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Exam 3 Study Guide.pdf

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ANP 203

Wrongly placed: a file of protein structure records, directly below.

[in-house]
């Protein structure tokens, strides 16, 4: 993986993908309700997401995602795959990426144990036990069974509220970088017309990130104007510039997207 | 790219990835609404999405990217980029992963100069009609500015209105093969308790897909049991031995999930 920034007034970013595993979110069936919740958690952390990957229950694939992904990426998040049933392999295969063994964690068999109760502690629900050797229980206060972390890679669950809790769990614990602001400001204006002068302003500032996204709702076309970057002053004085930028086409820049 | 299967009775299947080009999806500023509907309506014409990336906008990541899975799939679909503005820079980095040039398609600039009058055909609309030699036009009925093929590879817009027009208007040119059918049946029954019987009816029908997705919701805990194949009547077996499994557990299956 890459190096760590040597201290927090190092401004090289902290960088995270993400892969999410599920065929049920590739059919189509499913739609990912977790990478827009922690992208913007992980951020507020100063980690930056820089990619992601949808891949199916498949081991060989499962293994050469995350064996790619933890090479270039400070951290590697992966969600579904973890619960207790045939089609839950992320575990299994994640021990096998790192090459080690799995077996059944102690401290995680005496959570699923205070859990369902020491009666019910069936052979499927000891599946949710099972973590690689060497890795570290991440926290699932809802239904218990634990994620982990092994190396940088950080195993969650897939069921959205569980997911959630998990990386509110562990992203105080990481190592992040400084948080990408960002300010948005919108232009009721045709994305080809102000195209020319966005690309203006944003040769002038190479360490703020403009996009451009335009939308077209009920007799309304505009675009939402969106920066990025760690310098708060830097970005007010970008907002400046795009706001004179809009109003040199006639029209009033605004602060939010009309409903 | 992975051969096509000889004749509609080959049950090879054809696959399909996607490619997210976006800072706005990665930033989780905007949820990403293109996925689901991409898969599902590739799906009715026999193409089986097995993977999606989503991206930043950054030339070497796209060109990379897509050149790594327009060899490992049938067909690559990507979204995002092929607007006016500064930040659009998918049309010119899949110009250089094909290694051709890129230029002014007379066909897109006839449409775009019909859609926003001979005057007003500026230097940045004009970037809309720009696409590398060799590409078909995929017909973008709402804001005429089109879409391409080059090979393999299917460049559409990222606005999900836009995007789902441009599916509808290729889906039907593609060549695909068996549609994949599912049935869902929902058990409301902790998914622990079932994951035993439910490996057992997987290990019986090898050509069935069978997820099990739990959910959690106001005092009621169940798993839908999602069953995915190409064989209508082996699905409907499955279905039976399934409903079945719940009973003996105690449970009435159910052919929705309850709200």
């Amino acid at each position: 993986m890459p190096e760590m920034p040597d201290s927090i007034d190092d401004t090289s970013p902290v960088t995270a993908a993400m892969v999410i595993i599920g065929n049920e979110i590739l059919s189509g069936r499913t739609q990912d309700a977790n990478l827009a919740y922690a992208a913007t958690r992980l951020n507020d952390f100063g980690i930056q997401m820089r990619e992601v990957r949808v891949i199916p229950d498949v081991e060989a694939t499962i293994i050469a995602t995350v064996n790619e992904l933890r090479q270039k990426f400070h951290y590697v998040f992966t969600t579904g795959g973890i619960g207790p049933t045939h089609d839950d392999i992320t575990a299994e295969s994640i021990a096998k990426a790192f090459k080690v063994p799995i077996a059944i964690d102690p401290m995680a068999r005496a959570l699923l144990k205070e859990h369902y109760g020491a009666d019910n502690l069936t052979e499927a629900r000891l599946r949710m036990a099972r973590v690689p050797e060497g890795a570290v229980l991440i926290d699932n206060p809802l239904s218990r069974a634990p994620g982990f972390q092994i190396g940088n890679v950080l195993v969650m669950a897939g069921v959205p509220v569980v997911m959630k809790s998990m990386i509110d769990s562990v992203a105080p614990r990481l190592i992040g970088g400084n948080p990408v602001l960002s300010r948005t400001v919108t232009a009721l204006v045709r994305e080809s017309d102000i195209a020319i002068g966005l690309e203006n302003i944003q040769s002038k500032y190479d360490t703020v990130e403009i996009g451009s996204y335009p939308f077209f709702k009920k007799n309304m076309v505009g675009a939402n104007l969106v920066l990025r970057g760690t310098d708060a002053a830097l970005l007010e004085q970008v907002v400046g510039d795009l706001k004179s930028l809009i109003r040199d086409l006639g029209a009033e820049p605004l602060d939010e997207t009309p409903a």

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ANP 203 Exam 3 Study Guide: • Absolute Dating: provides an actual age in years or a range of years for archaeological artifacts, ecofacts, features, and sites. The precision offered by different absolute dating methods when applied the archaeological sites can range widely. • Archaeomagnetic Dating: Archaeomagnetic dating is a method of assigning a date to a fireplace or burned earth area using the earth's magnetic field. Superheating rock or clay (hotter than firing a prehistoric ceramic) aligns the iron mineral within the material to the current magnetic north pole. Since the pole has wandered over time, comparing the alignment of the iron mineral particles to the master curve of the North Pole provides a usable date for reference. Have to be unused objects and in the source • Attribute: Adistinct, individual characteristic of an artifact that cannot be further subdivided and distinguishes it from another.An attribute is used to classify artifacts into groups and describes objects in terms of their physical traits such as color, design pattern, form, shape, size, style, surface texture, technology, and weight.Attribute analysis is a method of using these characteristics to statistically produce clusters of attributes in identifying classes of artifacts. • Battleship Curve: Alens-shaped seriation graph formed by plotted points representing artifact type frequencies. The rise in popularity of an artifact, its period of maximum popularity, and the artifact's eventual decline would be plotted, as well as its origin and disappearance. • Biomes:Aspatially extensive community of plants and animals living in a significantly large, recognizable habitat. NorthAmerican biomes include tundra, taiga, mountain forest, temperate deciduous forest, tropical rain forest, grassland, and desert. • BoneAge: Aloosely defined prehistoric period of human culture characterized by the use of implements made of bone and antler. • Calendrical Dating: Not always absolute • Carbon Dating: Radiometric dating procedure that measures the amount of carbon-14 remaining in an item found at an archaeological site to determine its age. Carbon-14 is an unstable isotope of carbon. Its decay rate, expressed as a half-life, is known; therefore when the amount of carbon-14 remaining in an item is measured, the age of the item can be determined. • Chronometric Dating: Dating techniques that provide an actual age in years or a range of years for archaeological artifacts, ecofacts, features, or sites. The precision offered by different chronometric dating methods when applied to archaeological sites can range widely. In dendrochronology, for example, the precise year in which a tree was cut down can be determined an, in another example, the makers mark on a ceramic vessel can be traced to the precise year in which the maker produced a particular style of pottery. • Classification: The ordering of archaeological data that share certain attributes or characteristics into groups and classes; the divisions arrived at by such a process. Classification is the first step in the analysis of archaeological data -- when particles or objects are sorted or categorized by established criteria, such as size, function, material, or color. • Complex Society: Society in which authority, coordination of activity, and control of behavior are organized at a level beyond that of the family. Complex societies may have ranks or classes peopled by individuals with greater or lesser wealth, authority, or social standing than those in other ranks or classes. • Comparative Collection: Grouping of samples of animal bones, seeds, nuts, lithic raw materials, and so on that can aid in the identification of materials recovered at archaeological sites.A comparative collection is, essentially, a library of prototypes that serve as the models by which archaeological samples can be judged and identified. Comparative collections are particularly valuable when the archaeological specimens are highly fragmented. • Cultural Ecology: The study of the interrelationships between human groups and their environments. The cultural ecological approach views culture as an adaptive system. • Dendrochronology: Tree ring dating. The actual year a tree was cut down and used, for example, by a past people to build a structure, can be determined by comparing the succession of rings in the ancient tree to those of a broad master sequence whose final ring represents the current year. The master sequence for a given region is constructed by examining a number of trees of overlapping ages. The master sequence consists of a series of rings of various thickness stretching back, in some areas, for more then 10,000 years. Tree ring thickness varies from year to year consistently across a region as a result of varying temperatures and amounts of rainfall. Ring thicknesses for even a short series of years are not repeated, so any ancient tree found in a region can be placed within the master sequence, and the year of its final ring can be determined, thus dating when the tree died or was cut down. • Diffusion: The movement of ideas across geographic distance and cultural boundaries. When new technologies or styles are reflected in the archaeological record at a particular archaeological site or within a particular region, it may be the result of local and independent invention or development of the new technology or idea, or it may be the result of the borrowing of the new behaviors as a result of diffusion. • Direct Date: when you date an object by taking a sample of itself and doing carbon dating on it for example. • Direct HistoricalApproach:An approach in ethnographic analogy in which the culture of a group that represents the descendants of the people whose archaeological remains are being investigated is used as a source for models or analogies to explain the life ways lived by the ancient groups. • Egalitarian:Asociety in which all the members within the groups recognized age and sex categories have an equivalent amount of wealth, authority, and social standing.All members of an egalitarian society are not necessarily “equal” and there may be differences in wealth, authority, and social standing among the difference groups. • EMIC: Insiders perspective • ETIC: Outsiders perspective • Environmental Determinism: The now discredited view that the degree of challenge presented by a particular environment determines the level of technological complexity achieved by the people living there. Not surprisingly, Western European thinkers in the nineteenth century viewed the environments of Western Europe and NorthAmerica as presenting exactly the right level of challenge to produce the worlds most developed societies. • EthnographicAnalogy: Using the description of a living group of people-or a people who lived in the not too distant past and whose life ways have been documented- as a model for understanding the life ways of an archaeological group. Arecent group whose way of life has been described is considered an appropriate source for comparisons and analogies when the two peoples- those whose archaeological remains we are trying to understand and the more recent group whose way of life has been described by eyewitnesses-appear to have lived under similar conditions in generally similar cultural settings. • ExperimentalArchaeology:Answering questions about the cultures of past peoples by attempting to replicate particular elements of their behavior. Usually applied to material culture, experimental archaeologists attempt to figure out how tools were made and used by actually going through the trial-and-error process of making and using them. Experimental archaeology certainly contributes to our scientific understanding of specific processes of the technologies of past peoples, but it also does something more: It provides us with a visceral appreciation for past technologies through the humbling experience of actually trying to make and use things similar to objects made by past people. • Frequency Seriation: Arelative age determination technique in which artifacts or other archaeological data are chronologically ordered by ranking their relative frequencies of appearance. It is based on the idea that an artifact type first steadily grows in popularity and then steadily declines. • Geochronology: The study of earth history by correlating archaeological events to the timing and sequencing of geological events. Specifically, it is the dating of archaeological data in association with a geological deposit or formation, such as the dating of Pleistocene human remains in the context of glacial advances and retreats. The term is applied to all absolute and relative dating methods that involve the earth's physical changes, like radiocarbon dating, dendrochronology, archaeomagnetism, fluorine testing, obsidian dating, potassium-argon dating, thermoluminescence, and varve dating. • Hard Hammer Technique: The use of a hammerstone to remove flakes during knapping. Hard hammer flakes are short and deep with a prominent bulb of percussion. • Indirect Dating: The determination of the age of archaeological data by association with a matrix or an object of known age. When objectAis found clearly associated with object B, whose date is known, the date of B is given toA. • In Situ: Anything in its natural or original position or place is said to be in situ. • Isotope: In physics an isotope is a variety of the atomic structure of an element.All atoms of a given element have the same number of protons in the nuclei, but the number of neutrons may vary; different isotopes of an individual element have different numbers of neutrons in their nuclei. Some isotopes of an element are atomically stable, never changing. Others are unstable, or radioactive, changing at a regular rate by a process of decay into a stable end product. The fixed rate of decay of a radioactive isotope forms the basis of radiometric dating. • Kitchen Midden: An above ground accumulation or pile of residue from food preparation. Inedible material, spoilage, and excess is thrown on the pule and left to decay. The stuff that does not disappear-depending on the local soil condition this will often be bones, shells, and carbonized remains such as seed husks, nutshells, cobs, and rinds- becomes a kitchen midden. • National Historic PreservationAct of 1966: This legislation formally established historic preservation as an official policy supported by the federal government of the United States. The spirit of this law is reflected in the wording of its preface, in which the authors expressed the belief that the history of theAmerican people, reflected in part by cultural resources, should be preserved as a reflection of national heritage. This act also established the National Register of Historic Places. • National Register of Historic Places: Established and authorized in 1966 through the National Historic PreservationAct, the register amounts to an honor role of structures, places and sites that meaningfully reflect significant episodes, events, people, or practices inAmerican history. Sites nominated to and accepted onto the register are deemed worthy of preservation because of their significance to national and local history. • Oaxaca: Large highland plateau in Oaxaca, Mexico, with occupation from c 5500 BC and some of the first cities of the area, including MonteAlbán. Zapotec and Mixtec lived there. • Obsidian: Naturally produced volcanic glass, usually black and translucent at thin edges. Obsidian without impurities breaks very predictably and controllable, producing exceptionally sharp, thin edges. Though these thin edges can be rather delicate and brittle, many ancient people used obsidian to make cutting, piercing, slicing and scraping tools. • Obsidian Hydration Dating: Amethod of dating in which the age of an obsidian artifact is established by measuring the thickness of its hydration rim (layer of water penetration) and comparing that to a known local hydration rate. The hydration layer is caused by absorption of water on exposed surfaces of the rock. The surface of obsidian starts to absorb water as soon as it is exposed by flaking during manufacture of an artifact. The layer of hydrated obsidian is visible when a slice of the artifact is examined under an optical microscope at a magnification of x 500. Hydration varies geographically, and several factors such as climate, chemical environment, and physical abrasion also affect the thickness of the layer, so that most studies are locally or regionally based. Obsidian may also be dated by the fission track dating technique. Dates have been obtained in Japan extending back as far as c 25,000 BC. • Moldovan: The name given to the earliest stone tool industry. First found in Olduvai Gorge in easternAfrica, Oldowan tools were manufactured of stone, often quartz or quartzite, pebbles. Using direct percussion, the tool maker struck the stone core, removing a large flake. The flake scar left on the core then became a striking platform for another flake, removed from a facet opposite from the first. The core was then turned around again, using the scar left by the second flake as another striking platform, and another flake was removed. This process was repeated several times, producing a large chopping tool and several sharp, thin cutting flakes. These tools have been dated to as much as 2.5 million years ago, and most were probably made by a human ancestor, Homo Habilis. • Paradigmatic Classification: Looking at more then one variable at a time. Looking for a group of artifacts instead of just one at a time. This strategy lets you see how an artifact was used. • PotassiumArgon Dating: Dating method based on the decay of an unstable isotope of the element potassium into a stable and inert argon gas. The half-life of radioactive potassium, common in the Earths crust is 1.25 billion years, during which time its end product, argon gas, builds up at a regular rate in rock. By measuring how much argon has accumulated in a lava flow, the amount of time since the lave solidified can be determined. • Pressure Flaking:Amethod of stone tool making in which relatively small flakes are removed from larger flakes by the application of pressure. Pressure flaking tools are ordinarily made of antler or metal; bone and wood generally are too soft. Because the pressure flaking tool can be positioned precisely at the point where the knapper hopes to remove a flake, pressure flaking is used for the finer work in stone tool making, including precise edge sharpening, flake thinning, final shaping, and notching. • RadiometricAges: Dating techniques that are based on the regular rate of decay of an unstable variety of an element. Because decay rates are known, an estimate of how old an object is can be derived from the amount of the radioactive variety of an element remaining, or the amount of the stable end product the radioactive variety decays to. When the life history of the material being dated can be related to past people, the date derived from the object being dated can be applied to the cultural material. • Relative Dating: Refers to dating metho